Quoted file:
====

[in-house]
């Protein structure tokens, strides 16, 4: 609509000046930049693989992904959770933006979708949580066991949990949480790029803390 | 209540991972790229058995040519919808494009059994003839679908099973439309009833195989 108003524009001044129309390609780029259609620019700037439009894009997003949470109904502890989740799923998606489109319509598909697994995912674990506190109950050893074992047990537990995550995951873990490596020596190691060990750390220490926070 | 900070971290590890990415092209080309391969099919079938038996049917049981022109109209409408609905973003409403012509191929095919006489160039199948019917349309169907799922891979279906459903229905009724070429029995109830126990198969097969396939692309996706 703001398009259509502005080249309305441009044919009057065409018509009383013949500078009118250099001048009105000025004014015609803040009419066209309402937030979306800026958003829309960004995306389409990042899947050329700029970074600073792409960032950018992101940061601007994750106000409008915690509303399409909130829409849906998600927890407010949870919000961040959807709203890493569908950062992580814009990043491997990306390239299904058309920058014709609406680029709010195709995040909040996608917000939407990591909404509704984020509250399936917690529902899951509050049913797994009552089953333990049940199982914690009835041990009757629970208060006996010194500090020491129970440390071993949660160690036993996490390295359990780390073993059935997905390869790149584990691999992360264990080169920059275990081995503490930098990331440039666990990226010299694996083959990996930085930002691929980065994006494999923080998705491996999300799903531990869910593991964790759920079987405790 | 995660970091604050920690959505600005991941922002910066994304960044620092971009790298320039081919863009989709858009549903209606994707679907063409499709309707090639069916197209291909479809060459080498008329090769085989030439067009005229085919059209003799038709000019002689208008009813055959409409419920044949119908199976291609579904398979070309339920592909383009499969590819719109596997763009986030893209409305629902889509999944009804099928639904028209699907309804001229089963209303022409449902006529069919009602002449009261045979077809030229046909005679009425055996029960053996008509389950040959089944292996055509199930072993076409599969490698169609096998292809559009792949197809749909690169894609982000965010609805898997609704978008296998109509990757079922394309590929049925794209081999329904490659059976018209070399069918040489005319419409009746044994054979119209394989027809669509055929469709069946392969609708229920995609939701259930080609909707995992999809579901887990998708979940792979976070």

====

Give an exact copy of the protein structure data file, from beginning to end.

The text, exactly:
[in-house]
């Protein structure tokens, strides 16, 4: 609509000046930049693989992904959770933006979708949580066991949990949480790029803390 | 209540991972790229058995040519919808494009059994003839679908099973439309009833195989 108003524009001044129309390609780029259609620019700037439009894009997003949470109904502890989740799923998606489109319509598909697994995912674990506190109950050893074992047990537990995550995951873990490596020596190691060990750390220490926070 | 900070971290590890990415092209080309391969099919079938038996049917049981022109109209409408609905973003409403012509191929095919006489160039199948019917349309169907799922891979279906459903229905009724070429029995109830126990198969097969396939692309996706 703001398009259509502005080249309305441009044919009057065409018509009383013949500078009118250099001048009105000025004014015609803040009419066209309402937030979306800026958003829309960004995306389409990042899947050329700029970074600073792409960032950018992101940061601007994750106000409008915690509303399409909130829409849906998600927890407010949870919000961040959807709203890493569908950062992580814009990043491997990306390239299904058309920058014709609406680029709010195709995040909040996608917000939407990591909404509704984020509250399936917690529902899951509050049913797994009552089953333990049940199982914690009835041990009757629970208060006996010194500090020491129970440390071993949660160690036993996490390295359990780390073993059935997905390869790149584990691999992360264990080169920059275990081995503490930098990331440039666990990226010299694996083959990996930085930002691929980065994006494999923080998705491996999300799903531990869910593991964790759920079987405790 | 995660970091604050920690959505600005991941922002910066994304960044620092971009790298320039081919863009989709858009549903209606994707679907063409499709309707090639069916197209291909479809060459080498008329090769085989030439067009005229085919059209003799038709000019002689208008009813055959409409419920044949119908199976291609579904398979070309339920592909383009499969590819719109596997763009986030893209409305629902889509999944009804099928639904028209699907309804001229089963209303022409449902006529069919009602002449009261045979077809030229046909005679009425055996029960053996008509389950040959089944292996055509199930072993076409599969490698169609096998292809559009792949197809749909690169894609982000965010609805898997609704978008296998109509990757079922394309590929049925794209081999329904490659059976018209070399069918040489005319419409009746044994054979119209394989027809669509055929469709069946392969609708229920995609939701259930080609909707995992999809579901887990998708979940792979976070």